Feline Dewormer Treatments


My cat has worms.  Can I use an over-the-counter dewormer to treat it? How can I prevent them?


There are several types of worms with which cats can become infected, but the tapeworm is the most common in an adult cat.  It is likely that your cat has tapeworms.  When a cat is infected, the tapeworm latches onto the wall of the small intestine.  As the worm grows and matures the end segments fill with eggs, which, once filled, will detach and exit the cat’s intestinal tract via the anus.  These are the “worm segments” that people typically see near the cat’s rear-end or in the stools.  The segments are capable of movement, and may crawl around until they dry up to the size of a sesame seed.  Eventually these “egg packets” are consumed by a flea or rodent in which the next part of the life cycle occurs.  A cat is only infected by the tapeworm by consuming an infected rodent or infected flea and can’t become infected by direct consumption of the tapeworm segments.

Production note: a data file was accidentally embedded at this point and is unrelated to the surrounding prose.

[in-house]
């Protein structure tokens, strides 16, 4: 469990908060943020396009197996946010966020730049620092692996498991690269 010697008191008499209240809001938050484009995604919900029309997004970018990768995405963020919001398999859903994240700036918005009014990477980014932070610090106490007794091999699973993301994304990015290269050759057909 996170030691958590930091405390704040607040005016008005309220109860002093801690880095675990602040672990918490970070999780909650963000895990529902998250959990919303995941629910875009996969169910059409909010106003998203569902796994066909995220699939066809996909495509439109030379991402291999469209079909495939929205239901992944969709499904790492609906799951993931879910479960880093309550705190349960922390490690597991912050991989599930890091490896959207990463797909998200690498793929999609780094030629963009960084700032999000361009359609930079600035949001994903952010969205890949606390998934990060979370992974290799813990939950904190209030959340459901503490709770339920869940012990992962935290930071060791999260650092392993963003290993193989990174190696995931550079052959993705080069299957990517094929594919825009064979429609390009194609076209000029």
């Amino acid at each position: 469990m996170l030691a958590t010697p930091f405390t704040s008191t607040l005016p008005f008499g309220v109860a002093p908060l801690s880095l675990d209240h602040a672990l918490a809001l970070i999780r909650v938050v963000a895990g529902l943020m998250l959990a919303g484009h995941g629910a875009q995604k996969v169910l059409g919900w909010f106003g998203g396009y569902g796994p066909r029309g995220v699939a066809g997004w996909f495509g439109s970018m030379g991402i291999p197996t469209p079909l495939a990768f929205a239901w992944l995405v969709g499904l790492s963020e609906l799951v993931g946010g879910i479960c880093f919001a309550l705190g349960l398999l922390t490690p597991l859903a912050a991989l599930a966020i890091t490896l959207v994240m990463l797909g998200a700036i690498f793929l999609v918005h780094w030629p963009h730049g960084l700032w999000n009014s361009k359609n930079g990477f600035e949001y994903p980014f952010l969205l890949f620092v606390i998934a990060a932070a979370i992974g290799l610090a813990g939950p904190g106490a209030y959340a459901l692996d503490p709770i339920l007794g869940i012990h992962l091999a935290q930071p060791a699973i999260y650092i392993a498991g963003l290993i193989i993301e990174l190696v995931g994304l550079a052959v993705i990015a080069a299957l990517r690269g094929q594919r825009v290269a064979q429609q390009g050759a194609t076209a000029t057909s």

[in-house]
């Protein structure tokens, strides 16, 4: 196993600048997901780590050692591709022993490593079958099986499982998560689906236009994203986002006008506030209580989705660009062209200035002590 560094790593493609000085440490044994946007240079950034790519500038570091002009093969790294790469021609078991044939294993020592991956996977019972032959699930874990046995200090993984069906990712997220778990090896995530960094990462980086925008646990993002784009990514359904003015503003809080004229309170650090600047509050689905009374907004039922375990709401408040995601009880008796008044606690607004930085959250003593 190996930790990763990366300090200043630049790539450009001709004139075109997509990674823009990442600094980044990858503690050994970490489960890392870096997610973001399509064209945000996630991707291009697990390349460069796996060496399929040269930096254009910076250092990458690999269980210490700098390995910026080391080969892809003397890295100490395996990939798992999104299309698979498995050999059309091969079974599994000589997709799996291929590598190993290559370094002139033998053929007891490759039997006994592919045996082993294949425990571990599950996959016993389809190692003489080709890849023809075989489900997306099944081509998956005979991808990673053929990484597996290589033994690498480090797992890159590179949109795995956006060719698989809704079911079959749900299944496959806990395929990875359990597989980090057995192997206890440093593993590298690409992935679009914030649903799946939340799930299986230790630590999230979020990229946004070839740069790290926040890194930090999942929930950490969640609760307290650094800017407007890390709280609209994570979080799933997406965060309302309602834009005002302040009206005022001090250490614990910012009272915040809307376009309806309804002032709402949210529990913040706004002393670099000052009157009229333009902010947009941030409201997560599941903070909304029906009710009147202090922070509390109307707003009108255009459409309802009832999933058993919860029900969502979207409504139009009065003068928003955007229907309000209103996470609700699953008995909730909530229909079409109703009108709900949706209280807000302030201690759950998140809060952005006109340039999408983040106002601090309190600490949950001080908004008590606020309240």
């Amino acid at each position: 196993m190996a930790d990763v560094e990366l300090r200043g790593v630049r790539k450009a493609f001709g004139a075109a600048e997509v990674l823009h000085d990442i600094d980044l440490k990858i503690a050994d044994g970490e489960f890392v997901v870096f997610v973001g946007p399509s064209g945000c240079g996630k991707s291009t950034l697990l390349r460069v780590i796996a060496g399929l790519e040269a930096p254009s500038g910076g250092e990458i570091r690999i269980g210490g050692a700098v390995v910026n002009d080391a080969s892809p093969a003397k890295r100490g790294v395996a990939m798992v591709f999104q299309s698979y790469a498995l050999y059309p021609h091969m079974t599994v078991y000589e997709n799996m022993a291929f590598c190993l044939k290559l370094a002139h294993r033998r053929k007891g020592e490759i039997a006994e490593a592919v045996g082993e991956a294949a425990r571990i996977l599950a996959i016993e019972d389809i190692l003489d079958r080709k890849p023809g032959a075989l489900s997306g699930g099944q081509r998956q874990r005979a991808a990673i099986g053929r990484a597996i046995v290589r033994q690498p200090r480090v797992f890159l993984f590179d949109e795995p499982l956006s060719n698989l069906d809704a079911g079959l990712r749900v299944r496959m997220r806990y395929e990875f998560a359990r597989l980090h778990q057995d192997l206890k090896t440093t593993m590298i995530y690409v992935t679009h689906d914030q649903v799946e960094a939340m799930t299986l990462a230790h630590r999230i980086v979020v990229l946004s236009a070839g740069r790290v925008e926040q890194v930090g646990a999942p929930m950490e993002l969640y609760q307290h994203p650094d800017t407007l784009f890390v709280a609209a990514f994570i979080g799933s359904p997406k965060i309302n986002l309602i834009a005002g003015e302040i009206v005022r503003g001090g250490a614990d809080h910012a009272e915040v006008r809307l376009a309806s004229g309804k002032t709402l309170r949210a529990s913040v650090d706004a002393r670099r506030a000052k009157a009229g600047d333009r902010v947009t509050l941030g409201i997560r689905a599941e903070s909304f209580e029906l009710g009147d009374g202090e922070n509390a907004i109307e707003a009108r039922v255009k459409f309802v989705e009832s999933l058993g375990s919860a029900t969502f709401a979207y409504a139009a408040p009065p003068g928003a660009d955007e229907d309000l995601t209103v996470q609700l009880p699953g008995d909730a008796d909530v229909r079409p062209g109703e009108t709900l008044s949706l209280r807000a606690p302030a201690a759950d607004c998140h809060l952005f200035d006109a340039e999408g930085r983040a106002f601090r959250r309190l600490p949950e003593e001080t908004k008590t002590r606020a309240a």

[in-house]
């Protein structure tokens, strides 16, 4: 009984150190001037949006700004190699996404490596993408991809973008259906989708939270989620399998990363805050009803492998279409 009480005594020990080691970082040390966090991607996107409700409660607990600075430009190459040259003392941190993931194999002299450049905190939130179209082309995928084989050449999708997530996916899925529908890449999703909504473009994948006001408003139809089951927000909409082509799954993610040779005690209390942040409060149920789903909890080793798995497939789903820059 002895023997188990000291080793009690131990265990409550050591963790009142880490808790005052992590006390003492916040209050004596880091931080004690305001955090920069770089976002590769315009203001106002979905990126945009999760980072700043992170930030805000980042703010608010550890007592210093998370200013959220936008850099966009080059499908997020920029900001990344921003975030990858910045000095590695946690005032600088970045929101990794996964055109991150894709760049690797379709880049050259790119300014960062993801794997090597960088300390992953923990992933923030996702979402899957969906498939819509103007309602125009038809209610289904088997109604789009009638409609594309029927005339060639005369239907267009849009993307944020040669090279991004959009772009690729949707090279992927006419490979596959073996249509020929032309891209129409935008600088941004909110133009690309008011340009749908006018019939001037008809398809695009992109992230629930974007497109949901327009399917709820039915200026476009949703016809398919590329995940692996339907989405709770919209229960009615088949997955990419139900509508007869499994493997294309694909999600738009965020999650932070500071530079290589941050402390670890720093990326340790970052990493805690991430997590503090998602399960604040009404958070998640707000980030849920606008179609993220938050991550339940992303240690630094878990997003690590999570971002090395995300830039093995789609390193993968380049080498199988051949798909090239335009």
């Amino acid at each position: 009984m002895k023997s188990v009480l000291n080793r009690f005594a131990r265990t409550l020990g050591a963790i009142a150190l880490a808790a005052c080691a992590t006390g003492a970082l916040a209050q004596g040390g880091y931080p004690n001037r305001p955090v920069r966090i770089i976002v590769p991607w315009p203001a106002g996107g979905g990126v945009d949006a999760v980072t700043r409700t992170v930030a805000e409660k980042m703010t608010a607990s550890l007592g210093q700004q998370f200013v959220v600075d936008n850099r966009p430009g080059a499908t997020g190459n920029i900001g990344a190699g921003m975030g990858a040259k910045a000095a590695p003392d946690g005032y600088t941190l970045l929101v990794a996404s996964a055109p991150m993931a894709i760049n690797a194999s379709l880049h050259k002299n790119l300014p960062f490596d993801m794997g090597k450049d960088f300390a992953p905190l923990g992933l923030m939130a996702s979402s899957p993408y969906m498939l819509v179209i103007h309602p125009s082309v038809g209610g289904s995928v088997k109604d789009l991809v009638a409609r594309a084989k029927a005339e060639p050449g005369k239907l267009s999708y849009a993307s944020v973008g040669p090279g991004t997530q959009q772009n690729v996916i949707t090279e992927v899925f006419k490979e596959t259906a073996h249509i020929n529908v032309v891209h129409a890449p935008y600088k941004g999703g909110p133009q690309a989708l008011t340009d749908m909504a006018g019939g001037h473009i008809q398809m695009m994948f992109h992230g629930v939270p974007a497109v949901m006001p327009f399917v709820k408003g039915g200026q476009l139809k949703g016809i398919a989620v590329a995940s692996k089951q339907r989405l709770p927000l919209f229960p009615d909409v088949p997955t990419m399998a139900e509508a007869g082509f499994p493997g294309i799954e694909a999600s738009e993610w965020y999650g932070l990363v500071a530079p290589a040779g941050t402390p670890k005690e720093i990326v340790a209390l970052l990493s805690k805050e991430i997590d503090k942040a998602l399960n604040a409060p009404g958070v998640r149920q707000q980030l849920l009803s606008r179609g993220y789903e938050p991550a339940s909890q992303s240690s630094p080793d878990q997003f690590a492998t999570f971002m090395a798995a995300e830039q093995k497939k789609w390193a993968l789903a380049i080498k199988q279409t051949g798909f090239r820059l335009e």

There are some over-the-counter broad spectrum dewormers that can be used to treat this parasite; however, because an accurate dose calculation is necessary, you should contact your veterinarian for the proper medication.  The newer generation topical treatments for this parasite have become much easier to administer and are better tolerated by most cats, but are prescription only.

The key to prevention of tapeworms is through prevention of the carriers: fleas and rodents.  A high quality and effective flea control regimen (I prefer Vectra or Revolution once a month) is necessary to stop the most common tapeworm species.  In order to avoid the other, less common tapeworm, you will have to stop your cat from hunting rodents.  Fortunately, tapeworms are usually not terribly harmful and most cats are symptom-free when infected (they don’t even usually get the weight loss symptoms that most people expect).


If you have a veterinary question that you would like to propose for an upcoming edition, please send it to email@catandexoticcare.com with “ask the vet” in the subject line.

Max Conn, DVM is the owner of Cat & Exotic Care of the CentralCoast, a full service veterinary hospital dedicated to the special needs of cats, birds, reptiles and small mammals.  Cat & Exotic Care is located in PismoCoastPlaza, 565 Five Cities Drive, 805-773-0228.  More information can be found at www.catandexoticcare.com.


Disclaimer: The informational handouts and website links above are for informational purposes only, they are not intended to replace veterinary care.